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Architecture of Membrane Proteins

  1. Maksim A Shlykov1,2,
  2. Daniel C Yee2,
  3. Milton H Saier Jr2

Published Online: 19 SEP 2013

DOI: 10.1002/9780470015902.a0004103



How to Cite

Shlykov, M. A., Yee, D. C. and Saier, M. H. 2013. Architecture of Membrane Proteins. eLS. .

Author Information

  1. 1

    University of Michigan Medical School, Ann Arbor, Michigan, USA

  2. 2

    University of California at San Diego, San Diego, California, USA

Publication History

  1. Published Online: 19 SEP 2013


Biological membranes are exquisite multifunctional structures that border all living cells and intracellular organelles in virtually all types of organisms from bacteria to man. In addition to the fundamental phospholipid unit, present in most bacteria and eukaryotes, and the dominant ether lipids present in many archaea, other lipids, proteins, carbohydrates and sterols contribute to the lipid bilayer. Most important, from a functional perspective, are the specialised membrane proteins of diverse functions that are embedded in or associated with membranes. Membrane architectural features and the methods used to gain relevant information are presented. Integral, peripheral and lipid-anchored membrane proteins as well as the inhomogeneity of membranes are considered from structural, functional and evolutionary standpoints. Transport proteins that provide avenues of communication and material exchange, and toxins that target membranes and kill cells by creating transmembrane pores, are discussed in some detail, especially from mechanistic points of view.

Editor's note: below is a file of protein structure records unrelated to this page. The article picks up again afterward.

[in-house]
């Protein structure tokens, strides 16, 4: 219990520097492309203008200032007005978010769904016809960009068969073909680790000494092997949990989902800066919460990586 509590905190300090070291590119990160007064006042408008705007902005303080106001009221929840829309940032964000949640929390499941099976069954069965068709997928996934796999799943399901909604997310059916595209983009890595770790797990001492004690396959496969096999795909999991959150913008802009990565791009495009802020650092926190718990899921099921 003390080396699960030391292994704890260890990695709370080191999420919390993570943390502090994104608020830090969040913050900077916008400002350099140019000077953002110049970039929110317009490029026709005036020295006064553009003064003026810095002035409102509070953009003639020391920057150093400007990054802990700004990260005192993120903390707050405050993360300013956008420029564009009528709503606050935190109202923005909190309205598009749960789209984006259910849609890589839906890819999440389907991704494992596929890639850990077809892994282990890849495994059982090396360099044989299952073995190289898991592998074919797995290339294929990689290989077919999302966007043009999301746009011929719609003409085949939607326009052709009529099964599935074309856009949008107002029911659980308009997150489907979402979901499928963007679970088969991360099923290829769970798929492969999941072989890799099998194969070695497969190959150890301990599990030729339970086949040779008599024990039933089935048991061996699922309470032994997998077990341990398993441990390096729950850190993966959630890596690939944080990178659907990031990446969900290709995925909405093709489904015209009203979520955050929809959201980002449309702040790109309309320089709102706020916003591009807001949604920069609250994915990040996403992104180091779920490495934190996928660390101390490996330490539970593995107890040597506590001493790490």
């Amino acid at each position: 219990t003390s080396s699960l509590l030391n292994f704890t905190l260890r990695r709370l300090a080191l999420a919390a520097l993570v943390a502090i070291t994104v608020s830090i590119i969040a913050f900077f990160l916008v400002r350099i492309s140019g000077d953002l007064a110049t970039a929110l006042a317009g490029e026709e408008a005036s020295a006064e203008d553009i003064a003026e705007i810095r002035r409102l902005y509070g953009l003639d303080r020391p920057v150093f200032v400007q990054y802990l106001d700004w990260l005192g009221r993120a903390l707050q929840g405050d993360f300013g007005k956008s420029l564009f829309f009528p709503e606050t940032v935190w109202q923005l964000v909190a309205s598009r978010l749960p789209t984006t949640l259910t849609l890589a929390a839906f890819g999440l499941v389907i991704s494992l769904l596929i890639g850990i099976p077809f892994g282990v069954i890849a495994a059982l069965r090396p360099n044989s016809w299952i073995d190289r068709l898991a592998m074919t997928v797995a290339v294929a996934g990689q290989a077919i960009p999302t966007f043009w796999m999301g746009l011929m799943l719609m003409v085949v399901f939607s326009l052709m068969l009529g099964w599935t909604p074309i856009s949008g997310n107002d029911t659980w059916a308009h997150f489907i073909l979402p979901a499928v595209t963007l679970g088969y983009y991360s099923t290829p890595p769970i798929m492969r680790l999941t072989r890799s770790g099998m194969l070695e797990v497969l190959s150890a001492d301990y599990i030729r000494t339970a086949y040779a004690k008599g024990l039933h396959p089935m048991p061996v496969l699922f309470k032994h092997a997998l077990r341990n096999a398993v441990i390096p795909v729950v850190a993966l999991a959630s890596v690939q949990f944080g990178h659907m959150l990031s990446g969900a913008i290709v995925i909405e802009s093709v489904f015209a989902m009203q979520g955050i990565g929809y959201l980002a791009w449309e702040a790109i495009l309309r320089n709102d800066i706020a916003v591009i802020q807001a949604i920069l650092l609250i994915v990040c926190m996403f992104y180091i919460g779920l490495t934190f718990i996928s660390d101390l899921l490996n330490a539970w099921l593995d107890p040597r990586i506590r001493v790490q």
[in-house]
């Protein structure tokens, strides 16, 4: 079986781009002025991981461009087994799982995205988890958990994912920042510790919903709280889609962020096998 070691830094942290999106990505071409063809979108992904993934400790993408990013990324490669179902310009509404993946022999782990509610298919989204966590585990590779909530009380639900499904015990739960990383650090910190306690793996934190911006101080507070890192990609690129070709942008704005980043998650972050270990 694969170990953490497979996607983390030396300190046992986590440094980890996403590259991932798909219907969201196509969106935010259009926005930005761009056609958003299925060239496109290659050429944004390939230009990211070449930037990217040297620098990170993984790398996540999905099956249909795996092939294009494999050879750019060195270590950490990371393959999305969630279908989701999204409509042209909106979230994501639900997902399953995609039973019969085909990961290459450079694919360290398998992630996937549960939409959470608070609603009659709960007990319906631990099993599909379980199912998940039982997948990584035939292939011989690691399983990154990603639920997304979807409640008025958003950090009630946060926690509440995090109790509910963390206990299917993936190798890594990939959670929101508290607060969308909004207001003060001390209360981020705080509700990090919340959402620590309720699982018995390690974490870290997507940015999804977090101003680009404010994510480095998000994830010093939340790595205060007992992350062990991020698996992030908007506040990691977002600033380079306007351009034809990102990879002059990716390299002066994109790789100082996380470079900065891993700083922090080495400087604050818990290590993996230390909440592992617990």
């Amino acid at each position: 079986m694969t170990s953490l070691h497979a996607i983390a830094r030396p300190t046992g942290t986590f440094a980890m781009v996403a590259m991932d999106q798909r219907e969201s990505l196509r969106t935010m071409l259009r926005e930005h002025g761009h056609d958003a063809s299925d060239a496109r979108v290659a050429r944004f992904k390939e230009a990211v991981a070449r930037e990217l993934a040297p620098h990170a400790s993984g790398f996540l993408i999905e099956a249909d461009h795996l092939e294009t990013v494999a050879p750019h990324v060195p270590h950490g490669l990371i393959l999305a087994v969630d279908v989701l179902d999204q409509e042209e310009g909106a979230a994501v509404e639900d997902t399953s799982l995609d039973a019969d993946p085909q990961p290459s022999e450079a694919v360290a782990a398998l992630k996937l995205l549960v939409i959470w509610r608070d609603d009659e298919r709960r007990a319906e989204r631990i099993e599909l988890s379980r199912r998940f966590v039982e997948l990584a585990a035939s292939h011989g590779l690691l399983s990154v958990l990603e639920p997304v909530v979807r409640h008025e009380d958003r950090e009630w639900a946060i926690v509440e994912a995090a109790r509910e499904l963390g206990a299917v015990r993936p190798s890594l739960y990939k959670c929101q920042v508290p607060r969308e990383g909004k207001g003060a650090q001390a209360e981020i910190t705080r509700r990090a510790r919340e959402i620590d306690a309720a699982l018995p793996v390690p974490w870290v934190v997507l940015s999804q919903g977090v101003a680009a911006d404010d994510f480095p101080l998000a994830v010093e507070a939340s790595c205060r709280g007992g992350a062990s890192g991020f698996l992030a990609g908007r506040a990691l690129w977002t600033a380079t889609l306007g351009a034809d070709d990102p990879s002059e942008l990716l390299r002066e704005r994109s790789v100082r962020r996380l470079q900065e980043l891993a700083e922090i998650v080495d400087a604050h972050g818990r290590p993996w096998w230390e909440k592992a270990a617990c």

Key Concepts:

  • Architecture of membranes and membrane proteins.

  • Functions of transmembrane proteins.

  • Membrane microcompartmentalisation.

  • Protein pore-forming toxins.

  • Lipid rafts and caveolae.


  • lipid bilayer;
  • transporters;
  • pore-forming toxins;
  • membrane lipid rafts;
  • caveolae